Quick Portion Guide
- Beverages - fist is about a cup
- Crackers and chips - handful is about an ounce
- Baked goods - two fingers or one small biscotti is about 150 calories; size of palm is 500 calories.
- Fried food - Limit or omit
- Pizza - stick to one slice and fill up on salad that is low in fat
- Salad - make it big and low in fat
- Meat - deck of cards
- Beverages: According to the dietary guidelines, beverages are the source for refined/added sugar in most people’s diets. Plus, there is the issue of volume. Most people need to drink 2-4 or more quarts of water per day and if the water is part of soda or other beverages with sugar and or fat calories, then there is the potential to add a lot of calories that may not be associated with satiety. Water is the best choice!
- Crackers and chips: These fill everyone’s pantries and they are very easy to grab and eat on the go. But they are calorie dense and a serving size of just an ounce (about one handful) is very small. Make sure you have fruits and vegetables for grab and go snacks, too.
- Baked goods: Most baked goods look normal when they are actually huge sizes. Consider that cookies or cake for sale in most bakeries are upwards of 500 calories. An apple is just 80 calories.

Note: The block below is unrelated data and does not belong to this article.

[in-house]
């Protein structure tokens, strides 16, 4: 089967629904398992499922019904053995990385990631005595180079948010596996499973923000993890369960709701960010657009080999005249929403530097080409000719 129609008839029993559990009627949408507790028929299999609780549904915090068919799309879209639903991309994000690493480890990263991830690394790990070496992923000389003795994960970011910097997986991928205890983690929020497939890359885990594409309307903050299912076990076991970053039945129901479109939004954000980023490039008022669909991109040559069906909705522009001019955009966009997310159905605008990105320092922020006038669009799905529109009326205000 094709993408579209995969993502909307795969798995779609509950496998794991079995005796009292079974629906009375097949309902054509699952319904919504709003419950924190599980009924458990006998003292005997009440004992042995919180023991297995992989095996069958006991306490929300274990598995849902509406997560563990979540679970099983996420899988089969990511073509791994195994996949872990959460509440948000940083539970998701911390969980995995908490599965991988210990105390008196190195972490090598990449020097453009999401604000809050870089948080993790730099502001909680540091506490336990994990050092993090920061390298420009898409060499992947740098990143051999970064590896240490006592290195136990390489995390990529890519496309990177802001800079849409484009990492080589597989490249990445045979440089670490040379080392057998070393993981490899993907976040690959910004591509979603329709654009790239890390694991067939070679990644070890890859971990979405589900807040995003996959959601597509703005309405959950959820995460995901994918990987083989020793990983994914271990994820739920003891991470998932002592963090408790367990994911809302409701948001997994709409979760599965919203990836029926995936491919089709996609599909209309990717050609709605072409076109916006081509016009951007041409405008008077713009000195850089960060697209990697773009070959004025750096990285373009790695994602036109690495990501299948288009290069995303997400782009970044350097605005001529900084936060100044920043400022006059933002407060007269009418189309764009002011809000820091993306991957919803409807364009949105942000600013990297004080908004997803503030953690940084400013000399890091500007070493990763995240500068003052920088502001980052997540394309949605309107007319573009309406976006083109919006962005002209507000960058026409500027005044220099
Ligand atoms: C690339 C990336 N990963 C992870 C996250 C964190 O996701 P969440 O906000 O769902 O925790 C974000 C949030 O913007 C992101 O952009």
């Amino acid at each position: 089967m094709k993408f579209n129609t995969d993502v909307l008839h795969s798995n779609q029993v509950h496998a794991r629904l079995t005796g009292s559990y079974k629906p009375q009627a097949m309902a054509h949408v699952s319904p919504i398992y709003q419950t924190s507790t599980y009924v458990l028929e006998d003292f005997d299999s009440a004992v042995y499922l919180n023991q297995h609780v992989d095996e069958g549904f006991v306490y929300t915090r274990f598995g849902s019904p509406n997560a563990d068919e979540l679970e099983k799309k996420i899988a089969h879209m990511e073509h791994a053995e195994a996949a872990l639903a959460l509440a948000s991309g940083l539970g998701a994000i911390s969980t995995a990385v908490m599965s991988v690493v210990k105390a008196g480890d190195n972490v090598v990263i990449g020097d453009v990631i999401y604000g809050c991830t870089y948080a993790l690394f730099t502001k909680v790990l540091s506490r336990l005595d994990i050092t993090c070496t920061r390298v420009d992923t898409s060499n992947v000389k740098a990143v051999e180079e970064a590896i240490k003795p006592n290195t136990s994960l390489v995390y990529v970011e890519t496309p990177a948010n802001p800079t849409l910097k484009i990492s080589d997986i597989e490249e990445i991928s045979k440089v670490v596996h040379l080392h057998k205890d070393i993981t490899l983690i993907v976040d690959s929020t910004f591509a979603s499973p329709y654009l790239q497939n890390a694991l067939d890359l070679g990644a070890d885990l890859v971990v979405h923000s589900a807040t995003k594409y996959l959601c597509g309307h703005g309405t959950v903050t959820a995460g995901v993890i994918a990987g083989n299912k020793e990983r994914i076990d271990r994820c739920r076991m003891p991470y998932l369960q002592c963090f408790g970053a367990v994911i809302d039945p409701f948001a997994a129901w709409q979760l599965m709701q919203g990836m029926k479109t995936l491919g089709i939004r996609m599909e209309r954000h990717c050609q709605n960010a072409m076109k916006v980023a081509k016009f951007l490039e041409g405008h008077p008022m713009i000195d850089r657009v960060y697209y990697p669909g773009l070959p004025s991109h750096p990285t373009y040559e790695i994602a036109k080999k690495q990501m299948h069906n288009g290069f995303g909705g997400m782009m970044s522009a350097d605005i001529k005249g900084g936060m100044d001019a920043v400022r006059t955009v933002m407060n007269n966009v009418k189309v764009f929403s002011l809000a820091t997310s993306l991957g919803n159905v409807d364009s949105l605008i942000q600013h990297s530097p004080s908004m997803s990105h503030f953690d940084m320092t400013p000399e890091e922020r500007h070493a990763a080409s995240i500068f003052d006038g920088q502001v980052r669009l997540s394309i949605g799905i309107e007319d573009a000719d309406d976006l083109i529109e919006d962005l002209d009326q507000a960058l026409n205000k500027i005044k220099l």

- Fried food: Frying food doubles the calories of just about any food versus eating it plain. Choose foods that are grilled, poached, baked or roasted.
- Pizza: Eating pizza until you're full can lead to 2 or 3 times the amount of servings you should eat. Remember to go light on the cheese and start out with a large salad first.
- Salad: Many people get into trouble with salad in two ways. First they load up on high fat ingredients like mayonnaise-laden dressings, cheese, croutons or bacon. Second, they tend to eat too little salad - which if low in fat would help displace higher fat/calorie foods. Eat more salad but make it low in fat.
- Meat: Most cuts of meat from a store or restaurant are much bigger than a 3 ounce serving. Make sure that your portion of meat or chicken or fish fills just one quarter of the plate.
Stephanie Ronco has been editing in a professional capacity for the past 10 years. In addition to her work as an editor, Ronco has also served as a ghostwriter and writing tutor. A voracious reader, Ronco loves watching language evolve and change. When she’s not delving into her latest project, Ronco can be found teaching acting classes, performing in community theater, or sailing with her husband.